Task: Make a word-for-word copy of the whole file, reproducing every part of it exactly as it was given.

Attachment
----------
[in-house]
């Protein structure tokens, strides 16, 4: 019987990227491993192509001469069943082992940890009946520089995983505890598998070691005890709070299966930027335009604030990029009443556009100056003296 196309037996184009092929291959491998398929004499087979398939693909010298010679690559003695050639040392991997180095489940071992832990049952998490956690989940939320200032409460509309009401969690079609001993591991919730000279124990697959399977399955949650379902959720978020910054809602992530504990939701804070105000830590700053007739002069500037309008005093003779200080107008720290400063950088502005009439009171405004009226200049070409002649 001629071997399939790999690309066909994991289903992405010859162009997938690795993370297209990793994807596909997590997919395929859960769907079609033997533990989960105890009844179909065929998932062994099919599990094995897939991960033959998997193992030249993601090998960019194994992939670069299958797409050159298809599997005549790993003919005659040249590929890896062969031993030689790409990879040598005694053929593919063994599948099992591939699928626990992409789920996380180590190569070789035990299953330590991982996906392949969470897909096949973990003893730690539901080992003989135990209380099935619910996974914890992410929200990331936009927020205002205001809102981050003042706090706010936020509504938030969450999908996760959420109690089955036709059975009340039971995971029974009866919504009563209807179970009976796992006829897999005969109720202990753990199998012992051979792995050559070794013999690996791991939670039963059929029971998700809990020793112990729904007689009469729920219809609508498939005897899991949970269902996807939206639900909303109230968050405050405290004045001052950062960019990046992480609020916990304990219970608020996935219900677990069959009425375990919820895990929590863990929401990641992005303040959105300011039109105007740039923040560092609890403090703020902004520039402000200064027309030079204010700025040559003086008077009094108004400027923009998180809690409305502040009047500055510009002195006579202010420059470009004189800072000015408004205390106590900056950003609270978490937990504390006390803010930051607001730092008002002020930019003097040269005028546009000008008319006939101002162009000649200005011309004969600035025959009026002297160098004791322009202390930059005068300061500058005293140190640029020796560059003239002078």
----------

[in-house]
């Protein structure tokens, strides 16, 4: 019987990227491993192509001469069943082992940890009946520089995983505890598998070691005890709070299966930027335009604030990029009443556009100056003296 196309037996184009092929291959491998398929004499087979398939693909010298010679690559003695050639040392991997180095489940071992832990049952998490956690989940939320200032409460509309009401969690079609001993591991919730000279124990697959399977399955949650379902959720978020910054809602992530504990939701804070105000830590700053007739002069500037309008005093003779200080107008720290400063950088502005009439009171405004009226200049070409002649 001629071997399939790999690309066909994991289903992405010859162009997938690795993370297209990793994807596909997590997919395929859960769907079609033997533990989960105890009844179909065929998932062994099919599990094995897939991960033959998997193992030249993601090998960019194994992939670069299958797409050159298809599997005549790993003919005659040249590929890896062969031993030689790409990879040598005694053929593919063994599948099992591939699928626990992409789920996380180590190569070789035990299953330590991982996906392949969470897909096949973990003893730690539901080992003989135990209380099935619910996974914890992410929200990331936009927020205002205001809102981050003042706090706010936020509504938030969450999908996760959420109690089955036709059975009340039971995971029974009866919504009563209807179970009976796992006829897999005969109720202990753990199998012992051979792995050559070794013999690996791991939670039963059929029971998700809990020793112990729904007689009469729920219809609508498939005897899991949970269902996807939206639900909303109230968050405050405290004045001052950062960019990046992480609020916990304990219970608020996935219900677990069959009425375990919820895990929590863990929401990641992005303040959105300011039109105007740039923040560092609890403090703020902004520039402000200064027309030079204010700025040559003086008077009094108004400027923009998180809690409305502040009047500055510009002195006579202010420059470009004189800072000015408004205390106590900056950003609270978490937990504390006390803010930051607001730092008002002020930019003097040269005028546009000008008319006939101002162009000649200005011309004969600035025959009026002297160098004791322009202390930059005068300061500058005293140190640029020796560059003239002078």